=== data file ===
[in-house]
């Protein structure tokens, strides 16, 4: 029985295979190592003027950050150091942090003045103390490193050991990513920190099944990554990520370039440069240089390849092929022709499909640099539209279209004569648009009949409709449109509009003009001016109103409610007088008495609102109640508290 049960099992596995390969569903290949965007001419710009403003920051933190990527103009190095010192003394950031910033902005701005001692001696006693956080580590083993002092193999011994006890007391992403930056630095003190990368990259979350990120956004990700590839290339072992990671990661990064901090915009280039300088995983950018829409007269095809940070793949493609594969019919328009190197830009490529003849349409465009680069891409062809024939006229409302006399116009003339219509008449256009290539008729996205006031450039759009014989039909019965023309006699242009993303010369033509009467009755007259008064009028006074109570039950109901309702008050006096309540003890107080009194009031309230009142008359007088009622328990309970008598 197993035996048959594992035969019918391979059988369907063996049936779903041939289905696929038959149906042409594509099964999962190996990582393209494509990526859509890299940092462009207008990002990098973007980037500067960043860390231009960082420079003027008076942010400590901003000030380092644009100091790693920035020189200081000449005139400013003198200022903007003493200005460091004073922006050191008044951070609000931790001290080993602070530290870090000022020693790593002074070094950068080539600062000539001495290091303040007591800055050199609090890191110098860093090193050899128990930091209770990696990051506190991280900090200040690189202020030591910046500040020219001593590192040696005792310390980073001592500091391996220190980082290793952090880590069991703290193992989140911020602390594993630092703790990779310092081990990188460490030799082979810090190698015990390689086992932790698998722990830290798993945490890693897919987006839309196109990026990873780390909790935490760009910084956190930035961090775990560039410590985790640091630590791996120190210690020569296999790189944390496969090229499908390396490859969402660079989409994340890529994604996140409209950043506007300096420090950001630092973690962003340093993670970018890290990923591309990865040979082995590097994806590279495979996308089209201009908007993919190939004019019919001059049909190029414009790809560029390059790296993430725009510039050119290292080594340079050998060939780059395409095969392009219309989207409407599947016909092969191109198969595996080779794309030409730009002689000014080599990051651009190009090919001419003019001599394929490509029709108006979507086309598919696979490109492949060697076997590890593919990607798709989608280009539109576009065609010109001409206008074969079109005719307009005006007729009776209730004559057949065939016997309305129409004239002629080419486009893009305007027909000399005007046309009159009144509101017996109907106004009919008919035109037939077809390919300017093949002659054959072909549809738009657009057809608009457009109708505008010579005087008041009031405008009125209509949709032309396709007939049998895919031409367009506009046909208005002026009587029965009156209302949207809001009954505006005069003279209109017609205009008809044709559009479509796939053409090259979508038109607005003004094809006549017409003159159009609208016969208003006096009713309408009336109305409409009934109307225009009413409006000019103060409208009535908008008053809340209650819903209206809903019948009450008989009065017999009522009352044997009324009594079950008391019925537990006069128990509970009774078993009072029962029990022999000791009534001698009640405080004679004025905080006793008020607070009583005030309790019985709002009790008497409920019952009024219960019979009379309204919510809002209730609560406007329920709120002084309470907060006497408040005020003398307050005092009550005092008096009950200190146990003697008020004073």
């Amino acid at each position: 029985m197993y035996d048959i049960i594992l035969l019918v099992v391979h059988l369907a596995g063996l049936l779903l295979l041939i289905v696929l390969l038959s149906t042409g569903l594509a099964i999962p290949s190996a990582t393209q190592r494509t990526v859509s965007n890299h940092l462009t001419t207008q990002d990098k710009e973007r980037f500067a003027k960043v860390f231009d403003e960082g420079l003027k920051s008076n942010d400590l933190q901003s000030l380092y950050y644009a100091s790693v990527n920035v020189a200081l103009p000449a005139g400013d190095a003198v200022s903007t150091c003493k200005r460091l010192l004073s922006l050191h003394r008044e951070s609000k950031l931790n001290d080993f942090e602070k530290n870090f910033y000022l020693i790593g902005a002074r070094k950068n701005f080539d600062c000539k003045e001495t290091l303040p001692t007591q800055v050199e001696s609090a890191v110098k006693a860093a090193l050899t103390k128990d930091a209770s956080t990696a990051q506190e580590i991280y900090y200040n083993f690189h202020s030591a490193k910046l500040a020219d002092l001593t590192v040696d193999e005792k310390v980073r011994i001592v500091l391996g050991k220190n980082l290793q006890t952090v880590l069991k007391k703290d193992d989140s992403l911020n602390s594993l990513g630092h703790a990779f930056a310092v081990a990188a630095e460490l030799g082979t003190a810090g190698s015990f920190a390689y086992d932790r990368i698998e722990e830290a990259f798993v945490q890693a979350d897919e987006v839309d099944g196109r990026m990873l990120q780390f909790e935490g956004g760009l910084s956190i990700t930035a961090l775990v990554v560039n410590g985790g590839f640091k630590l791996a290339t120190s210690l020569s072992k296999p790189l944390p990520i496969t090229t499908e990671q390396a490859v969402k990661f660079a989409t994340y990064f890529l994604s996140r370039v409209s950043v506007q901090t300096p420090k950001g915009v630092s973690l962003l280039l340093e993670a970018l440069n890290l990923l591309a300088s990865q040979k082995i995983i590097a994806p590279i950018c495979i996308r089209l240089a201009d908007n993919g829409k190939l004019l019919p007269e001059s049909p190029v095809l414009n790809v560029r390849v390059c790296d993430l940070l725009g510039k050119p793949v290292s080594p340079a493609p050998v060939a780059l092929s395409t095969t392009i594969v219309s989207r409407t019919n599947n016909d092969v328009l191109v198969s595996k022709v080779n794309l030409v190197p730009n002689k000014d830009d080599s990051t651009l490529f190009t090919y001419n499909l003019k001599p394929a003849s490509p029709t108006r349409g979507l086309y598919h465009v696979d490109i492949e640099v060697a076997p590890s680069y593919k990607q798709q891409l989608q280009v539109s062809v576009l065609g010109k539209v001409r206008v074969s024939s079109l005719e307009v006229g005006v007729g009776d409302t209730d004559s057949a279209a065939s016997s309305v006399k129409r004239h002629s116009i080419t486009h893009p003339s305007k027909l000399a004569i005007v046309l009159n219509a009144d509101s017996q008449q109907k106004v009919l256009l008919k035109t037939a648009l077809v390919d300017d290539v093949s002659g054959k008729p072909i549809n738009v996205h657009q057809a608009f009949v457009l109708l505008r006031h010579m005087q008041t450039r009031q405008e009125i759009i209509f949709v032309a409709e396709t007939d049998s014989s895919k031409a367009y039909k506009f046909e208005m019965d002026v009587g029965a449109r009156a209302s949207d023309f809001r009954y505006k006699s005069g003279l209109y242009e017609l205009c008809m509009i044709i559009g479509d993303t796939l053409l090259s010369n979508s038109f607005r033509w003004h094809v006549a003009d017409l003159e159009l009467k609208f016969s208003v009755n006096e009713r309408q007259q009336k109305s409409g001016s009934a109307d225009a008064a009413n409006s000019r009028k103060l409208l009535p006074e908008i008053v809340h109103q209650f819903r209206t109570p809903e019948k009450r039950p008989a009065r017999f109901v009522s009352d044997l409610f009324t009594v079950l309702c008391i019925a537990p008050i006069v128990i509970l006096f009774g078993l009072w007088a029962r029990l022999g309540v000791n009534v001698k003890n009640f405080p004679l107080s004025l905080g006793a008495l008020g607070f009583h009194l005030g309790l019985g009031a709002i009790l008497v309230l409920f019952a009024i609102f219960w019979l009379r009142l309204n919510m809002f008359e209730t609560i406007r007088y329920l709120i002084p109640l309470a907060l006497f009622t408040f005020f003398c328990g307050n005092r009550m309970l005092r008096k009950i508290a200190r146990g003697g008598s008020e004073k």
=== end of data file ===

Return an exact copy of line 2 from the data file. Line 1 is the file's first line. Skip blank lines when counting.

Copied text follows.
């Protein structure tokens, strides 16, 4: 029985295979190592003027950050150091942090003045103390490193050991990513920190099944990554990520370039440069240089390849092929022709499909640099539209279209004569648009009949409709449109509009003009001016109103409610007088008495609102109640508290 049960099992596995390969569903290949965007001419710009403003920051933190990527103009190095010192003394950031910033902005701005001692001696006693956080580590083993002092193999011994006890007391992403930056630095003190990368990259979350990120956004990700590839290339072992990671990661990064901090915009280039300088995983950018829409007269095809940070793949493609594969019919328009190197830009490529003849349409465009680069891409062809024939006229409302006399116009003339219509008449256009290539008729996205006031450039759009014989039909019965023309006699242009993303010369033509009467009755007259008064009028006074109570039950109901309702008050006096309540003890107080009194009031309230009142008359007088009622328990309970008598 197993035996048959594992035969019918391979059988369907063996049936779903041939289905696929038959149906042409594509099964999962190996990582393209494509990526859509890299940092462009207008990002990098973007980037500067960043860390231009960082420079003027008076942010400590901003000030380092644009100091790693920035020189200081000449005139400013003198200022903007003493200005460091004073922006050191008044951070609000931790001290080993602070530290870090000022020693790593002074070094950068080539600062000539001495290091303040007591800055050199609090890191110098860093090193050899128990930091209770990696990051506190991280900090200040690189202020030591910046500040020219001593590192040696005792310390980073001592500091391996220190980082290793952090880590069991703290193992989140911020602390594993630092703790990779310092081990990188460490030799082979810090190698015990390689086992932790698998722990830290798993945490890693897919987006839309196109990026990873780390909790935490760009910084956190930035961090775990560039410590985790640091630590791996120190210690020569296999790189944390496969090229499908390396490859969402660079989409994340890529994604996140409209950043506007300096420090950001630092973690962003340093993670970018890290990923591309990865040979082995590097994806590279495979996308089209201009908007993919190939004019019919001059049909190029414009790809560029390059790296993430725009510039050119290292080594340079050998060939780059395409095969392009219309989207409407599947016909092969191109198969595996080779794309030409730009002689000014080599990051651009190009090919001419003019001599394929490509029709108006979507086309598919696979490109492949060697076997590890593919990607798709989608280009539109576009065609010109001409206008074969079109005719307009005006007729009776209730004559057949065939016997309305129409004239002629080419486009893009305007027909000399005007046309009159009144509101017996109907106004009919008919035109037939077809390919300017093949002659054959072909549809738009657009057809608009457009109708505008010579005087008041009031405008009125209509949709032309396709007939049998895919031409367009506009046909208005002026009587029965009156209302949207809001009954505006005069003279209109017609205009008809044709559009479509796939053409090259979508038109607005003004094809006549017409003159159009609208016969208003006096009713309408009336109305409409009934109307225009009413409006000019103060409208009535908008008053809340209650819903209206809903019948009450008989009065017999009522009352044997009324009594079950008391019925537990006069128990509970009774078993009072029962029990022999000791009534001698009640405080004679004025905080006793008020607070009583005030309790019985709002009790008497409920019952009024219960019979009379309204919510809002209730609560406007329920709120002084309470907060006497408040005020003398307050005092009550005092008096009950200190146990003697008020004073």